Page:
Document Type


Date of Award



School of Communication (SOC)

Degree Name

MA in English

First Advisor

Professor Shirley W. Moore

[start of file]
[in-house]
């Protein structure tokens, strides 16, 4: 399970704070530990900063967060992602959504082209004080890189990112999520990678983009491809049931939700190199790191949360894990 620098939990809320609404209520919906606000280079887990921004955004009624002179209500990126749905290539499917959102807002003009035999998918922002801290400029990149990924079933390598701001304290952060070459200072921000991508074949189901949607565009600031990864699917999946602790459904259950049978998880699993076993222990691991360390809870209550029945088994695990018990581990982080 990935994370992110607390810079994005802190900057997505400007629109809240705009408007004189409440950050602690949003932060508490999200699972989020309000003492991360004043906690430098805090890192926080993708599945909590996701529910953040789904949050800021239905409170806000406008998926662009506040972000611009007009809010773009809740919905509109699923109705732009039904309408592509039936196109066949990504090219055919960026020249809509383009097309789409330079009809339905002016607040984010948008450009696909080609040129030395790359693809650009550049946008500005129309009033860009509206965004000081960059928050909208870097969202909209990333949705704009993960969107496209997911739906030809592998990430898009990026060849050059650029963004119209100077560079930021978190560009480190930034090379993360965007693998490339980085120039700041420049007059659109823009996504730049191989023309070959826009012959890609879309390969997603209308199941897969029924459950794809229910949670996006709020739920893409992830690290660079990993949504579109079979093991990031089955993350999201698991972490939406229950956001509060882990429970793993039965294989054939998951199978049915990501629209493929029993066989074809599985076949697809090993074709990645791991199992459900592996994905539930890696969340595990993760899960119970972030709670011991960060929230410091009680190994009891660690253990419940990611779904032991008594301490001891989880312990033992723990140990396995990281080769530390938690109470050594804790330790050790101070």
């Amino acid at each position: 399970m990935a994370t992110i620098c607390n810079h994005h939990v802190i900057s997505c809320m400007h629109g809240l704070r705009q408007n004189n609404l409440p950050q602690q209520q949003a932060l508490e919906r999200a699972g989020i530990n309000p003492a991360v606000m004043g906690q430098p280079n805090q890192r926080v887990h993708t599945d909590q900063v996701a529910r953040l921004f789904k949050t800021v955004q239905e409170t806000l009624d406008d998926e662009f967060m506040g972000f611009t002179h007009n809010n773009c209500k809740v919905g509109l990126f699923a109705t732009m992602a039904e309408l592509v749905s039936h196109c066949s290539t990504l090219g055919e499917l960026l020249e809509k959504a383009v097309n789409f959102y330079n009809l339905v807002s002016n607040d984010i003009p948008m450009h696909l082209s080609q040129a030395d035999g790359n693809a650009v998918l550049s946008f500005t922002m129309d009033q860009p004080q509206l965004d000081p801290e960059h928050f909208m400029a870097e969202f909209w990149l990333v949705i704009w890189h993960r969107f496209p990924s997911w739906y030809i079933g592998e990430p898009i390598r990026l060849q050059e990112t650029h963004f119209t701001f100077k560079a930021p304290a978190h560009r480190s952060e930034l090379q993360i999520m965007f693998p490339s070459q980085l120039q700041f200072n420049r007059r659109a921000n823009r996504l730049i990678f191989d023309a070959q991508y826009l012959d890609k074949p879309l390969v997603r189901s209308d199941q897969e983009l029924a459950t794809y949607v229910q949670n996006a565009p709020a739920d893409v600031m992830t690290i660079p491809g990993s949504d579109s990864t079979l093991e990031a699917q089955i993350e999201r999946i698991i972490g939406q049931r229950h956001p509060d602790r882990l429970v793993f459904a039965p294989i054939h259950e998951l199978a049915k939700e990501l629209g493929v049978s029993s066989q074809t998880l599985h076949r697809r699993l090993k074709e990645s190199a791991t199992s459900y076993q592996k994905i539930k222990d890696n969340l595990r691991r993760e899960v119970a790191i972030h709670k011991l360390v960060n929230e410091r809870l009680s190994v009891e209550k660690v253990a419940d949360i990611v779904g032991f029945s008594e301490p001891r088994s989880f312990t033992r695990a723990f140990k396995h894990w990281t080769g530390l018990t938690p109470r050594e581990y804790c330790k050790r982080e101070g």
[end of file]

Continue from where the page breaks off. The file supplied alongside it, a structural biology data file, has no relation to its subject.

Tentative Title: Supernatural: The Juxtaposition of Sensuality and the Macabre in Edgar Allan Poe's "Ligeia." 2. Objectives: To determine Edgar Allan Poe's purpose for creating the tragic death of a beautiful heroine in order to achieve the metaphysical quality of his work. 3. Status of the Question: Poe has long been renowned for having believed that there is nothing more romantic than the death of a beautiful woman; with that in mind, Poe creates Ligeia, a character whose beauty transcends her morbid death. Whereas Poe pairs the two popular Victorian themes of beauty and death, he appears to do so only to lay the foundation for the supernatural climax of his tale. The research involved in determining Poe's purpose for his thematic use of sensuality and the macabre: 1 2 Primary Sources: -Poe, Edgar Allan. "Ligeia." The Tales of Edgar Allan Poe. New York: Random House, 1944. In this story, Poe portrays a woman who is summoned from the grave by her grieving husband's love. -Halliburton, David. Edgar Allan Poe: A Phenomenological View. New Jersey: Princeton University Press, 1973. In this work, Halliburton dissects the works of Poe into minute spiritual, psychological, and physiological elements. -Levin, Harry. The Power of Blackness. New York: Alfred A. Knoff, 1967. This work analyzes the Gothic element of 19th century American Literature. Levin Examines in depth the tones of horror in Poe's works, while illustrating the writers influence on fantasy and horror fiction. -Whalen, Terence. Edgar Allan Poe and the Masses: The Political Economy of Literature in Antebellum America. New Jersey: Princeton University Press, 1999. In this text, Whalen examines how Poe's writings reflect the culture and economy of his age. Secondary Sources: -Poe, Edgar Allan. "The Fall of the House of Usher." The Tales of Edgar Allan Poe. New York: Random House, 1944. In this story, Poe writes of the mysterious relationship between a brother and sister, and the torture that the sister endures. -Walker, I. M., ed. Edgar Allan Poe: The Critical Heritage. London: Rautledge & Kegan 3 Paul, 1986. This work is a collection of critical essays on Poe's works by his contemporaries. -Walsh, John Evangelist. A Midnight Dreary: The Mysterious Death of Edgar Allan Poe. London: Rutgers University Press, 1999. In this text, Walsh examines the various theories surrounding Poe's unsolved demise. 4. Proposed Procedure: The research proposed will demonstrate that while Poe employs the traditional Victorian themes of beauty and death in "Ligeia," those themes are ultimately sub-themes because the dominant theme appears to be reincarnation. S. Discussion: The theme of reincarnation in "Ligeia" classically exemplifies the idea that love conquers all, even death. In "Ligeia," Poe creates the ideal woman and a husband who worships her. While Ligeia, the central character is in the throes of death, her husband cares for her; however, after her death he is consumed by memories of her. It is said that every thought is a prayer. In his obsession the narrator wills his dead wife back to life. The research will conclude that beauty and death are used to excite attraction an sympathy. The larger context of "Ligeia" is a concern with the supernatural, and man's ability to alter his circumstances by way of his desire